Ian Hickson wrote:
On Wed, 29 Apr 2009, John J Barton wrote:
Ian Hickson wrote:

 On Thu, 30 Apr 2009, Sean Hogan wrote:

 sessionStore[2] = "howdy";
print(sessionStore[2]); // prints null?
print(sessionStore["2"]); // prints "howdy"

To my knowledge that's not consistent with any other object or interface 
in the browser.

 Unless I'm mistaken, they both print "howdy".


But earlier you said:

 >   for(var i = 0; i < sesssionStore.length; i++) foo(i, sessionStore[i]);

 (0, "2").

I don't think both of these can be true.

Why not?
Because developers will be outraged if they get keys sometimes and values other times.  Consider:

window.addEventListener('load', function(event){
    sessionStorage["a"] = "letter";
    sessionStorage["1"] = "number";
    sessionStorage["first"] = "ordinal";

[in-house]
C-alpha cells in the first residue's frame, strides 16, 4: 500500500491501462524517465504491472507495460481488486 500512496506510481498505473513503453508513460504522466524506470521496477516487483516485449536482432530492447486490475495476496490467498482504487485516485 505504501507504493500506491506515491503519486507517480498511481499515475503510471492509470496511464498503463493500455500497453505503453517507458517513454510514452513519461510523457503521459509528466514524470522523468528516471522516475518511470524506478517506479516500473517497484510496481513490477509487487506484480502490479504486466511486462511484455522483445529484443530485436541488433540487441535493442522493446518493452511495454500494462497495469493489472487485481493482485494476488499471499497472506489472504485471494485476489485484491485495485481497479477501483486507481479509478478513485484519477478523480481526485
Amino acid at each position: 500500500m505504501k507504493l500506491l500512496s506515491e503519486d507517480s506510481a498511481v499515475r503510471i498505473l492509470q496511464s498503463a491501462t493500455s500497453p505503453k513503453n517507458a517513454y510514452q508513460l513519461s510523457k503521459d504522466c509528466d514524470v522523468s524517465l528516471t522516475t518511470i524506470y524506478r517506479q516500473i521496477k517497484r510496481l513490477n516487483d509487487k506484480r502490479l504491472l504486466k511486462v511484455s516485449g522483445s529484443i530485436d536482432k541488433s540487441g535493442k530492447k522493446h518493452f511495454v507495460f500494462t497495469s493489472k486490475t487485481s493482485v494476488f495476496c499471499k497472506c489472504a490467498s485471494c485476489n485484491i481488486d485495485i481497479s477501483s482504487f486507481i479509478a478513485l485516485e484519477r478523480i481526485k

var str = "";
        for (var i = 0; i < sessionStorage.length; i++)
            str += "keys["+i+"]="+sessionStorage[i]+"\n";

}, true);

As I understand your proposal, the correct result would be
keys[1]=number  <<< !!! wait it's a value!
I think this is unreasonable and I would expect browser would not agree to implement an API certain to lead to bug reports.

BTW FF 3.5 says: keys[0]=undefined keys[1]=number keys[2]=undefined. That is a reasonable answer. This also demonstrates why the length property is not useful: you can't use it in any sensible statements.

If you want to iterate the keys, no problem, change the API:

var keys = sessionStorage.getKeys();  // array of keys with |length|.